We opened in Singapore in April 2007 and when I went back to Hong Kong at the beginning of 2008, I was struck and appalled by the incredible pollution. This made me even more pleased that we had selected Singapore. I understand that the majority of the pollution stems from factories on the mainland, many of which are funded by and producing products for Hong Kong companies. Perhaps Hong Kong has created its own problem in this respect. It has certainly had a dramatic effect on hedge fund managers emigrating from Hong Kong to Singapore.
This is because the majority of successful hedge fund managers are aged between early 30s and mid-40s and have relatively young wives with relatively young children. When Mrs. Manager wakes up on a Wednesday morning and cannot see Kowloon from their apartment on the Peak, she has good grounds for demanding a change. Mr. Manager is then given an ultimatum that either he moves with Mrs. Manager and their two little baby Managers to Singapore, where the environment is very much more eco-friendly, or she will return to Fulham or Connecticut, with the kids. Mr. Manager may be a very hard-nosed dealer, but this is a battle he will never win. So we have seen a relatively large immigration of hedge fund managers from Hong Kong to Singapore.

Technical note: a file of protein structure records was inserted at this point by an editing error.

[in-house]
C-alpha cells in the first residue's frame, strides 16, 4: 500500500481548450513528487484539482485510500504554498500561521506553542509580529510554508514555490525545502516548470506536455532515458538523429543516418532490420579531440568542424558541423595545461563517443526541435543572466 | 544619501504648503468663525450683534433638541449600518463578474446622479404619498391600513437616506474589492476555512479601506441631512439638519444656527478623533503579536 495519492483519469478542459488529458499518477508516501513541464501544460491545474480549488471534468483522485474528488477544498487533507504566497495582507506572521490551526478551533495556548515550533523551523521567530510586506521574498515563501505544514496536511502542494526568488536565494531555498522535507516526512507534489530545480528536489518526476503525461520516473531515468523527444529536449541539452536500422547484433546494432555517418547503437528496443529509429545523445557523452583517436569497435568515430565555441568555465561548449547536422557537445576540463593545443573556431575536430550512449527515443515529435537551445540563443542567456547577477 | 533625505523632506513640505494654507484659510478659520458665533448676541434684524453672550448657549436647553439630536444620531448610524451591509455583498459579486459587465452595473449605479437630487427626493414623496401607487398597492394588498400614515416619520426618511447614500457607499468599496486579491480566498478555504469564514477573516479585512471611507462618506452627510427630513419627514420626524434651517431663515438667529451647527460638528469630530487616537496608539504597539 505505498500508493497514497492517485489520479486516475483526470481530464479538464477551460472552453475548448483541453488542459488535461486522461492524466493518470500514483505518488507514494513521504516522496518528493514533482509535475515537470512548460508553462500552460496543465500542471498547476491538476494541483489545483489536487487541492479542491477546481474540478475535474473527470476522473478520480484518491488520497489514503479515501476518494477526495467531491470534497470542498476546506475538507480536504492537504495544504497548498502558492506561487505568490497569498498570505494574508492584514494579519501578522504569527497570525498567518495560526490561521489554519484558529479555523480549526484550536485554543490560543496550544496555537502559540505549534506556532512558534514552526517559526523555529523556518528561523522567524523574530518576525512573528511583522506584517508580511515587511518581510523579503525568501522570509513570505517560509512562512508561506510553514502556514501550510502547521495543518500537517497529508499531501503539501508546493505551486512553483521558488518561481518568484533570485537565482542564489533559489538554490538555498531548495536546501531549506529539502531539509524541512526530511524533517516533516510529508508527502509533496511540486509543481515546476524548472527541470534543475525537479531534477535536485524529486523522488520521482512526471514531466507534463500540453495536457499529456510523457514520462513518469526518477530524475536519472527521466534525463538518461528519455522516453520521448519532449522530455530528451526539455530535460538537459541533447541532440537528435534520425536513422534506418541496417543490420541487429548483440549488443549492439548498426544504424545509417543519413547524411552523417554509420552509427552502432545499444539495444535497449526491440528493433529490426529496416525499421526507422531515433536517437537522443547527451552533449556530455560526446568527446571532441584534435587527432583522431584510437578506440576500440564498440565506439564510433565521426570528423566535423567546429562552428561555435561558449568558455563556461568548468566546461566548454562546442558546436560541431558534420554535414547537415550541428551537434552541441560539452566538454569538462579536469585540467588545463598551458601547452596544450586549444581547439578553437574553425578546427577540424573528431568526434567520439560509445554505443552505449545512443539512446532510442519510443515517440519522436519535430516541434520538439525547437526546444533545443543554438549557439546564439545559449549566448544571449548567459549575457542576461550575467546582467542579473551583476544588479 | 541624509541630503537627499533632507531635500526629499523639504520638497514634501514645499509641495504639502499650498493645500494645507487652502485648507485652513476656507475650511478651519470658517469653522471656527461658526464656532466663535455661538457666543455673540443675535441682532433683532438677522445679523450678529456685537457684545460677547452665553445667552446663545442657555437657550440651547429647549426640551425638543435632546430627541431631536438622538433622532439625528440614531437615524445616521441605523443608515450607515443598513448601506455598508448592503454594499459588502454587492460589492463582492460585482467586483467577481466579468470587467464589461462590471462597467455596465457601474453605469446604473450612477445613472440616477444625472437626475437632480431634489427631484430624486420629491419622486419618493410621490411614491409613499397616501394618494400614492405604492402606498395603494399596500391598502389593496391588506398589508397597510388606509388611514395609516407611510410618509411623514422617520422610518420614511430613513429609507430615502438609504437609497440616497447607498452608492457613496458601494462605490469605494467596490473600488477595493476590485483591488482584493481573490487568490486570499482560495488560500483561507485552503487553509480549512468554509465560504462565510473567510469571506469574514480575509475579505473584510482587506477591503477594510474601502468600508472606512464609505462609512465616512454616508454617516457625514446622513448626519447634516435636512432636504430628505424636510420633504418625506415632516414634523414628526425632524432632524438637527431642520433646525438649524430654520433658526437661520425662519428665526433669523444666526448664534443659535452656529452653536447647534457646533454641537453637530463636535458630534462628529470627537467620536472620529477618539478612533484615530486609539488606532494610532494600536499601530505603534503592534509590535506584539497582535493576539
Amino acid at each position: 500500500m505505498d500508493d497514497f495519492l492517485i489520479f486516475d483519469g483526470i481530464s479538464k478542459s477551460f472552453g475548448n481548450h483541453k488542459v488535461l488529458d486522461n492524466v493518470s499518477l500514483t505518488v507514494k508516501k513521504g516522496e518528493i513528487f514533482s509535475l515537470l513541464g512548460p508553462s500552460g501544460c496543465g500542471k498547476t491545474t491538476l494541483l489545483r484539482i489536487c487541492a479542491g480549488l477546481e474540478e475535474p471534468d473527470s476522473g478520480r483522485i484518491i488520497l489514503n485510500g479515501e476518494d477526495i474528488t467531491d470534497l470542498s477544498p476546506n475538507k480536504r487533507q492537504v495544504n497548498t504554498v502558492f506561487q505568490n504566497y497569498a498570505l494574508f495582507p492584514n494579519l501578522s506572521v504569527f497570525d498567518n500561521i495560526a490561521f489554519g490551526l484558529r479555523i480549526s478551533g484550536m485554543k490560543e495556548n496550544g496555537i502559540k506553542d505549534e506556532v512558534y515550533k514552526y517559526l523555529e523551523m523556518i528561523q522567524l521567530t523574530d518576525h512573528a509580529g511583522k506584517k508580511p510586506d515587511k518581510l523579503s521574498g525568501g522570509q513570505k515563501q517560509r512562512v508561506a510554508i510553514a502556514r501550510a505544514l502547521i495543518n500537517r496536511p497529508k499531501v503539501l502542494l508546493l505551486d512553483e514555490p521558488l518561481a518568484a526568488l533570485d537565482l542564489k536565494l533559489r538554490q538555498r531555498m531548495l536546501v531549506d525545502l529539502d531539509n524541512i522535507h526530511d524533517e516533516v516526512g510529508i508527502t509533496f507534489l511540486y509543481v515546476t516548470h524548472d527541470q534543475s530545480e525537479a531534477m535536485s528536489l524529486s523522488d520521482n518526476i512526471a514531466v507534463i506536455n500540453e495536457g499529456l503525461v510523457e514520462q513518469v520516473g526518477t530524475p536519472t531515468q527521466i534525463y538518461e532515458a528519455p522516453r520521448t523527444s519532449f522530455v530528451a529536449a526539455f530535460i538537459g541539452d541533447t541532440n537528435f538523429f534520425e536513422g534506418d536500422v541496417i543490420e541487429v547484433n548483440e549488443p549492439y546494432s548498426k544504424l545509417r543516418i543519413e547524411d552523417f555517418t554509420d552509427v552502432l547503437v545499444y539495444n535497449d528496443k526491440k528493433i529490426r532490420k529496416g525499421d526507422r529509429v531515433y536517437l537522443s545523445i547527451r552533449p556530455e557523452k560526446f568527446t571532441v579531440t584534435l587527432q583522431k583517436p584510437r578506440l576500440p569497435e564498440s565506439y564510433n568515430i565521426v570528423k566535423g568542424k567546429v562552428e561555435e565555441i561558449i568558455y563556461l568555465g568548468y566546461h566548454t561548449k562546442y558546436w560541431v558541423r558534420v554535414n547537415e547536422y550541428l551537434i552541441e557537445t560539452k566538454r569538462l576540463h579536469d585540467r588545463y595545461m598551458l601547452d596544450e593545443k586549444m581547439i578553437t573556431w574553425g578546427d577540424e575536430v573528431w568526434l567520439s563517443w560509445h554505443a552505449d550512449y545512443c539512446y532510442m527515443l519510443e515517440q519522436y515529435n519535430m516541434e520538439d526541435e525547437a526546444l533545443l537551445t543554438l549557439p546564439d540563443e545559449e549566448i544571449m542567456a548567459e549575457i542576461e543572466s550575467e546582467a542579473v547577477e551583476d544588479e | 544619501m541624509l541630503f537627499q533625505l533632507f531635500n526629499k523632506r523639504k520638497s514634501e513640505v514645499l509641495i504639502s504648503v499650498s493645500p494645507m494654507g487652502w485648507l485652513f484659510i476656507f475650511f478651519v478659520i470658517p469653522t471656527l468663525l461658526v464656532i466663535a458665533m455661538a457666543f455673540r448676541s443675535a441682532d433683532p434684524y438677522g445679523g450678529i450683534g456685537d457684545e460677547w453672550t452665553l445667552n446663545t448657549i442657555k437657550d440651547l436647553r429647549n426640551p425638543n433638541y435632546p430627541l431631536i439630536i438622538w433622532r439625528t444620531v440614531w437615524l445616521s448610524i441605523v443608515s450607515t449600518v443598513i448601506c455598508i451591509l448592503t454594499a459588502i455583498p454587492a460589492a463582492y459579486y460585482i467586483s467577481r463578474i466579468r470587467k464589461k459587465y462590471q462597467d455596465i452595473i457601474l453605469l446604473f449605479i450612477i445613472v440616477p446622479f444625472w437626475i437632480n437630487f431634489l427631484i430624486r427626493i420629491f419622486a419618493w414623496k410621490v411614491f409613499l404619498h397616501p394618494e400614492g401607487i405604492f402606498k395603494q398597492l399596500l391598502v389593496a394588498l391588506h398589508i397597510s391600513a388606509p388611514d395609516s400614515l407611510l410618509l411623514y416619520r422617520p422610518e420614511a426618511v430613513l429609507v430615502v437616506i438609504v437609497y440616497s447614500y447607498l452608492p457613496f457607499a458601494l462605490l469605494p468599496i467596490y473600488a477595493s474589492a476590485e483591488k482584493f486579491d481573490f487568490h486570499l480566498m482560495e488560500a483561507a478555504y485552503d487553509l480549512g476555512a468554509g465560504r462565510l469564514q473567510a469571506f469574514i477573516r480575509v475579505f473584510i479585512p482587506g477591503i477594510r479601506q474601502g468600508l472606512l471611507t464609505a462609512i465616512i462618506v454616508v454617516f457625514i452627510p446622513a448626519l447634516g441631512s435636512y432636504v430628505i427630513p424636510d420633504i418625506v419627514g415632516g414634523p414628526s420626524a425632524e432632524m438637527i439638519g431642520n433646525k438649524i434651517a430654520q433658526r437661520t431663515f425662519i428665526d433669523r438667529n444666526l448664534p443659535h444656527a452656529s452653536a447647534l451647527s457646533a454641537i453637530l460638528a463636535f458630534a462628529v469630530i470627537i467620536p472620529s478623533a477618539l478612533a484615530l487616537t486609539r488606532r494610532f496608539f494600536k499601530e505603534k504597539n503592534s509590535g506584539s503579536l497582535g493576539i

This has also been accompanied by a migration of Japanese managers who, I understand, were escaping a somewhat complex tax structure in Japan. Although that may have been resolved by recent changes in local legislation, the trend has started. The influx of managers and administrators in Singapore did, for a while, push up costs, but still not enough to put people off. The recent decline in the property market has helped substantially.
From Custom House’s point of view, having an office in Singapore has proved absolutely invaluable. The original idea of opening this office was to capture local South East Asian hedge fund business. That didn’t actually start to happen for at least 18 months, because all the staff – and we now have over 60 - were initially focused on serving our daily dealing funds. This we were able to do because the Custom House offices in Singapore, Dublin and Chicago all work off the same system (PFS-PAXUS) and thus each office can speak to the other electronically.